I don’t know if my current case is going to make any difference. But I feel like my effort has born some fruit even though not directly since 1987. But it is slow as hell and all you get is someone asking you what you want out of it. In other words, what will it take to bribe you into shutting up. And so it goes with the lobbyists for the military industrial complex on K street.
How long after the initial tbi is this blood borne protein going to be present. Sounds like improbable that years after the injury, that particular protein would still be swimming in the soup.
Within 12hrs, but the lesion would still be there years afterwards if they show.
Great news though, I hope it will bring the suicide numbers down too.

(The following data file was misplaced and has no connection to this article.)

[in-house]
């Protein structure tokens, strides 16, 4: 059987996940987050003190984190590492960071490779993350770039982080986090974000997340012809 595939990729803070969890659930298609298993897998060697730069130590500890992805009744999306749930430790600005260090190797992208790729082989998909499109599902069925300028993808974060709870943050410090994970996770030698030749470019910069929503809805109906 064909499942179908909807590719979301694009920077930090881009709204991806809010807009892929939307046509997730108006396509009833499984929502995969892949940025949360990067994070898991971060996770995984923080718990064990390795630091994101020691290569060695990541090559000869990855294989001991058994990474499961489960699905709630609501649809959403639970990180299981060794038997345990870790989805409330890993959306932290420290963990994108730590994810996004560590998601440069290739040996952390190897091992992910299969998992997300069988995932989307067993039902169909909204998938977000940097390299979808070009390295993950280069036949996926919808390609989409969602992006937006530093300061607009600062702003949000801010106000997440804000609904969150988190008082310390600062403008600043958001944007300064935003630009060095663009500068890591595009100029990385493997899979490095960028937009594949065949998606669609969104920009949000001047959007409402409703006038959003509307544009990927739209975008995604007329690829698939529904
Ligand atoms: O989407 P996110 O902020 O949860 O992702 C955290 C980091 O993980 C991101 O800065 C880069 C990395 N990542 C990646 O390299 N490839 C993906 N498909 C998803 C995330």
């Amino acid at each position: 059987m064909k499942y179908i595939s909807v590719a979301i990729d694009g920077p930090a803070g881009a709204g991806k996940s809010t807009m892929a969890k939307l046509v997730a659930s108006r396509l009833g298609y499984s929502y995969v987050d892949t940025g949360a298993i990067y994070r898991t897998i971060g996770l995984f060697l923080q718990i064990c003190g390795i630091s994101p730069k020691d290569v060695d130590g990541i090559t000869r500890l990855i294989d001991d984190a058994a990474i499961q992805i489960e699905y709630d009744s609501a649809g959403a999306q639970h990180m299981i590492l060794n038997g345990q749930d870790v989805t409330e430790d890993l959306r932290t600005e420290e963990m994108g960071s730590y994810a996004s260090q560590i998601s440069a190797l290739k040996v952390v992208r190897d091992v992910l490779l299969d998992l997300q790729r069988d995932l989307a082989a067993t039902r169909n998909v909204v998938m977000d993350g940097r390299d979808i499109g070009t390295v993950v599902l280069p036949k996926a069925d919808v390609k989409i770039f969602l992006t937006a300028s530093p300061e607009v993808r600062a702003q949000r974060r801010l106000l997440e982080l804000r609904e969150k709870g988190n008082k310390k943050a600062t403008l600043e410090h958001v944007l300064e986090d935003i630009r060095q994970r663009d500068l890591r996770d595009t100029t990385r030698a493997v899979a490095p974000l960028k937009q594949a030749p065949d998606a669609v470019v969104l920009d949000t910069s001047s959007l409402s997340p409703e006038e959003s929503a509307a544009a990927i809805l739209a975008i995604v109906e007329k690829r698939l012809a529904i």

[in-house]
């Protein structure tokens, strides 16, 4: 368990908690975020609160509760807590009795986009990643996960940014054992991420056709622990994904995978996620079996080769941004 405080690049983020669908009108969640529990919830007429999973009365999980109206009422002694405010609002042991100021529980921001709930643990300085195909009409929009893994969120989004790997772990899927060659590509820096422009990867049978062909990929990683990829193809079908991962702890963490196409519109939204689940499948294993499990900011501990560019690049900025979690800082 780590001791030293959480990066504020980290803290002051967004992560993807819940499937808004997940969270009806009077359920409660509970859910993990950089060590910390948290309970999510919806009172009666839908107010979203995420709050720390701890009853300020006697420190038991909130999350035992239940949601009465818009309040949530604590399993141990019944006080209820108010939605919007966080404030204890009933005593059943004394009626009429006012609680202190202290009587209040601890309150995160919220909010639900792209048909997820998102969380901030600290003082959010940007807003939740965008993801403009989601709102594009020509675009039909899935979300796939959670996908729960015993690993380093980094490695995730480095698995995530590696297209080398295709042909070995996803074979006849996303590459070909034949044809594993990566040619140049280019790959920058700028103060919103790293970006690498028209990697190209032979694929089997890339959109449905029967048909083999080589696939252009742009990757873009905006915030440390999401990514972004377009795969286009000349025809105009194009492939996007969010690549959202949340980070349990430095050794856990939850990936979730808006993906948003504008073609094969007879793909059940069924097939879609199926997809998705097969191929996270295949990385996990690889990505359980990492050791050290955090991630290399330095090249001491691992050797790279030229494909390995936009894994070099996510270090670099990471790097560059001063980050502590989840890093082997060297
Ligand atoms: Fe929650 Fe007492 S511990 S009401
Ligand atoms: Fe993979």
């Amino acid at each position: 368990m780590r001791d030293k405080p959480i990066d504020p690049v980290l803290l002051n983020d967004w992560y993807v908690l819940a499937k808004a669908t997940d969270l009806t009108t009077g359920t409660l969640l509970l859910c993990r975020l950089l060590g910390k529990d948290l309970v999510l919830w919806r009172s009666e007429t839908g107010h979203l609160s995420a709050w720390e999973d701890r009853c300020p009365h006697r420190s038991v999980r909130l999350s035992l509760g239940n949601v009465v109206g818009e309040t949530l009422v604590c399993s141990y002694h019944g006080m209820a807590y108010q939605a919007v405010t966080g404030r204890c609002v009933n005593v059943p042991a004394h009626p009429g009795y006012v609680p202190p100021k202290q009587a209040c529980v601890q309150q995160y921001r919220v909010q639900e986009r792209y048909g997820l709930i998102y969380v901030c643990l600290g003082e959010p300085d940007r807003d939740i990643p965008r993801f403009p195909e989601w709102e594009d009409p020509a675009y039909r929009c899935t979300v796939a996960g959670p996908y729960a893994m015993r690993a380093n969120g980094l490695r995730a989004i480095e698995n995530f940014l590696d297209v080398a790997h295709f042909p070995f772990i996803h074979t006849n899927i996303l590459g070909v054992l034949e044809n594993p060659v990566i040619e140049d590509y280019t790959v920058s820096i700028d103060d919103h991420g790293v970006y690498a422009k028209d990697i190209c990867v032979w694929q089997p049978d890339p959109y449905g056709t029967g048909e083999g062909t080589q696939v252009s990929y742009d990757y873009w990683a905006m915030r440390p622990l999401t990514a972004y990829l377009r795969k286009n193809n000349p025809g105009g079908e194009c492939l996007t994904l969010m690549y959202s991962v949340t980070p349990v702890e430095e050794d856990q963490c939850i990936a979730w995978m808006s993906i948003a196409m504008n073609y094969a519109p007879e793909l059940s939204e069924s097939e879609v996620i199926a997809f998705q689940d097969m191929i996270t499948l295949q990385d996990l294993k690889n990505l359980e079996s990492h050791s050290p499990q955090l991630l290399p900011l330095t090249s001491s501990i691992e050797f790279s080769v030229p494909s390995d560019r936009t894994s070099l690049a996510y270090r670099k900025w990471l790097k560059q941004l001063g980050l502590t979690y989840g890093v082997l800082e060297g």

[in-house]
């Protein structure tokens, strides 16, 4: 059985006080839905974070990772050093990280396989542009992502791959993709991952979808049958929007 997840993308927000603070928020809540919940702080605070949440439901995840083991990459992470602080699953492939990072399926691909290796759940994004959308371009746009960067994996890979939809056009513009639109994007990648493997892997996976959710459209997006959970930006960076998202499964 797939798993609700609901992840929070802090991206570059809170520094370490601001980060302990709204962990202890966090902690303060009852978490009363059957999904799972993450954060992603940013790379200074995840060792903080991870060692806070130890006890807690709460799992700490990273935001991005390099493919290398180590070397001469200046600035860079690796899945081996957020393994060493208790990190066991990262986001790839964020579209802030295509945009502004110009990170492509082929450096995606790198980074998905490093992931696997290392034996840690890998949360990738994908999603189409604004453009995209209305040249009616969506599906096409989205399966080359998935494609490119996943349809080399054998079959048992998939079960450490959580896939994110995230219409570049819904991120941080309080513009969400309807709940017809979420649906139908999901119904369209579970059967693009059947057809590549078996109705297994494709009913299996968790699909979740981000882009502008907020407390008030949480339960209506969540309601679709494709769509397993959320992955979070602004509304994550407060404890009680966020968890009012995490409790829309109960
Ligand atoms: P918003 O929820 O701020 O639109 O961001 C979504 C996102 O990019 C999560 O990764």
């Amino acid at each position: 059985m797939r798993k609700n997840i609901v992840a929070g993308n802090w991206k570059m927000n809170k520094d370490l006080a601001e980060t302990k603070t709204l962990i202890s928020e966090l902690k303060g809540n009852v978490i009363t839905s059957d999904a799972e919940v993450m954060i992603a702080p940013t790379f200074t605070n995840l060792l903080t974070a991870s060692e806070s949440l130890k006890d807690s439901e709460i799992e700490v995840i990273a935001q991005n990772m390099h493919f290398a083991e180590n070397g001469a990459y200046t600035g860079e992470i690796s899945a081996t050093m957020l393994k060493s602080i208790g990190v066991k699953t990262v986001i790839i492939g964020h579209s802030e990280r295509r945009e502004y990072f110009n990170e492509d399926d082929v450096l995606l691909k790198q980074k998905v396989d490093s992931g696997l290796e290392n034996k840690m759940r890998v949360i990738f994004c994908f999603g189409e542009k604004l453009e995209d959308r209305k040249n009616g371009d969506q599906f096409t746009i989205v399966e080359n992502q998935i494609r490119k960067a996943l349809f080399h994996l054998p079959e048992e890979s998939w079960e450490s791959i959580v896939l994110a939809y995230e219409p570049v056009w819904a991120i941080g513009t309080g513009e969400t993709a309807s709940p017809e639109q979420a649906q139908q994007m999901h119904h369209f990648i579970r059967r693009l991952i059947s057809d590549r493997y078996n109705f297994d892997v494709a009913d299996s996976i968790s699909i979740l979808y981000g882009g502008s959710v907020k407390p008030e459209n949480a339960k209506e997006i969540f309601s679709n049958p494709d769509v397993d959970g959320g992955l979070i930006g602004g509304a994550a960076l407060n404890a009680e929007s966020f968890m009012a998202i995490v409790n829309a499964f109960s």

Dear Benjamin Krause,
What do we know about their breakthrough?
“…February 14, 2018, the US Food and Drug Administration allowed for the marketing of the Banyan Brain Trauma Indicator® (BTI), which was designated as a Breakthrough Device. February 14, 2018, the US Food and Drug Administration allowed for the marketing of the Banyan Brain Trauma Indicator® (BTI), which was designated as a Breakthrough Device.”
This is great news!
Unfortunately, we all expect the VHA will have to do seven decades of their own “testing” before allowing deserving veterans to have a true medical diagnosis of their ailments.
Thumbs up! Buddy!